In an update yesterday, the US Centers for Disease Control and Prevention (CDC) said seven more infections have been reported in a multistate Escherichia coli O157:H7 outbreak that appears to be linked to leafy greens, but so far the investigation hasn't pointed to a specific type to guide any advice about foods to avoid.
In a related development, Canadian officials said its related E coli outbreak, linked to romaine lettuce, appears to be over.
Two more affected states
The latest confirmed illnesses raise the outbreak total to 24 cases, and 2 new states have reported cases—Maryland and New Jersey—raising the number of affected states to 15. Of 18 cases with available information, 9 patients were hospitalized, including 1 from California who died. Two people developed hemolytic uremic syndrome, a potentially fatal kidney complication.
The most recent illness onset was Dec 12. The CDC said leafy greens typically have a short shelf-life, and since the last illness began about 1 month ago, it's likely that contaminated leafy greens connected to the outbreak are no longer available for sale.
The CDC has said whole-genome sequencing suggests that the US outbreak is related to a similar recent outbreak in eastern Canada that investigators there linked to romaine lettuce.
State and local public health authorities are still interviewing sick patients to see what they ate the week before they got sick, the CDC said. Of 13 people interviewed, all reported eating leafy greens. Of those, 5 (56%) of 9 patients remembered eating romaine, a percentage that wasn't significantly higher than results from a survey of healthy people, which showed 46% had eaten romaine the week before.
"Based on this information, U.S. health officials concluded that ill people in this outbreak were not more likely than healthy people to have eaten romaine lettuce," the CDC said, adding that patients ate different romaine types and brands and that no common supplier, distributor, or retailer has been identified. Officials are continuing their investigation.
Experts urge caution; lawmakers press for answers
Some food safety experts, however, say that the lack of a stronger federal warning about a possible risk from romaine lettuce could give the pubic a false sense of security.
James Rogers, PhD, director of food safety research and testing at Consumer Reports, said yesterday in a report from the magazine that without knowing what exactly caused the outbreak, the CDC's stance could give consumers a false sense of security. For example, if processing equipment was contaminated, new product could trigger future infections.
Also, some lawmakers are questioning why the CDC didn't alert consumers sooner and give them information on how to protect their health.
Rep. Rosa DeLauro (D-Conn.) in a Jan 8 letter to the CDC asked the agency to explain why it waited so long to confirm the outbreak and if it has collaborated with Canadian officials on the investigation. DeLauro is a member of a House subcommittee that investigates health issues, including foodborne illness outbreaks.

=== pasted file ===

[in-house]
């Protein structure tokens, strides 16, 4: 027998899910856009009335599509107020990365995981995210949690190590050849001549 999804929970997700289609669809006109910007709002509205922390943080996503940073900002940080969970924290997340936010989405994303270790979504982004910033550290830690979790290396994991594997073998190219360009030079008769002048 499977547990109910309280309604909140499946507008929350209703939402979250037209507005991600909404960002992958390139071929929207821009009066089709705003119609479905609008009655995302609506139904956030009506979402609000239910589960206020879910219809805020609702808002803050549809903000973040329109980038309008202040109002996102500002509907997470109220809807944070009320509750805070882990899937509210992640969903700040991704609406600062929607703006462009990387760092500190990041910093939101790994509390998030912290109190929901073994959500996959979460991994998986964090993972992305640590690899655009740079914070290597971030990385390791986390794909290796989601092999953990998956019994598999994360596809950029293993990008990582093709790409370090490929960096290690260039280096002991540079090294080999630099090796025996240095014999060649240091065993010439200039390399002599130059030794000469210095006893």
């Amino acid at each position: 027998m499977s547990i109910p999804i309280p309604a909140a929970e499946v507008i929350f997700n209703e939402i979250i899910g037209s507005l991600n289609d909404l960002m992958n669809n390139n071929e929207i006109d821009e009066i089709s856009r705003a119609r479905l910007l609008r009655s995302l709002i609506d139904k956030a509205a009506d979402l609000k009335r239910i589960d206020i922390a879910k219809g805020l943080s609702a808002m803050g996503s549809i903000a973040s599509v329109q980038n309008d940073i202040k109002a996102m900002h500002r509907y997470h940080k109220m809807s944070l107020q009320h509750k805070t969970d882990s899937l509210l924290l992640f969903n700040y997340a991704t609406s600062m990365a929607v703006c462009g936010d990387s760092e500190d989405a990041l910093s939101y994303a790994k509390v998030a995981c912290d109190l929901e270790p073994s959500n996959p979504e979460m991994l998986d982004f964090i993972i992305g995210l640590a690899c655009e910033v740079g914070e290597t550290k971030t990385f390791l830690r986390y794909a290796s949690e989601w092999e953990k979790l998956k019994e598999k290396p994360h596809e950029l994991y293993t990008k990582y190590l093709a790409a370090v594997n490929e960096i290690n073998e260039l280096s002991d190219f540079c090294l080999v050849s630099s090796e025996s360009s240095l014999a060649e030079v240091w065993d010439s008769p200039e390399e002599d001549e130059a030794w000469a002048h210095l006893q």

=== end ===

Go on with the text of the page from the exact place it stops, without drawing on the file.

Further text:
Rep Louise Slaughter (D-N.Y.), in comments to Consumer Reports, questioned a lack of timely information from the Food and Drug Administration (FDA) as well as the CDC and called on the FDA to take all necessary steps to protect public health. Slaughter is a microbiologist.
In a statement yesterday, its first regarding the outbreak, the FDA said its outbreak investigation team is working with the CDC, as well as with state and local partners, to identify a common food or point where the food may have become contaminated.
"At this point, we have not identified a common or single point of origin for the food that made people ill," the FDA said. "We want to make sure the information we provide is accurate and when we have information that consumers can use—such as any foods to avoid—we will share it immediately."
Canada's outbreak appears over
In an update yesterday, the Public Health Agency of Canada (PHAC) said the E coli outbreak in Canada appears to be over, and it is no longer advising people in affected provinces to avoid eating romaine lettuce.
The PHAC said the Canadian Food Inspection Agency has completed its food safety investigation, and all samples of romaine lettuce were negative for E coli O157:H7.
As of yesterday, 42 cases had been reported to the PHAC, 1 more than the PHAC's previous update on Dec 28. The sick patients are from five eastern provinces: Ontario, Quebec, New Brunswick, Nova Scotia, and Newfoundland and Labrador. Seventeen people were hospitalized, and one death was reported.
Most of the people reported eating romaine lettuce from a variety of sources before they became ill, including at home and in prepared salads bought at grocery stores, restaurants, and fast-food chains.
Jan 10 CDC update
Jan 10 Consumer Reports story
Jan 8 DeLauro letter
Jan 10 FDA statement
Jan 10 PHAC update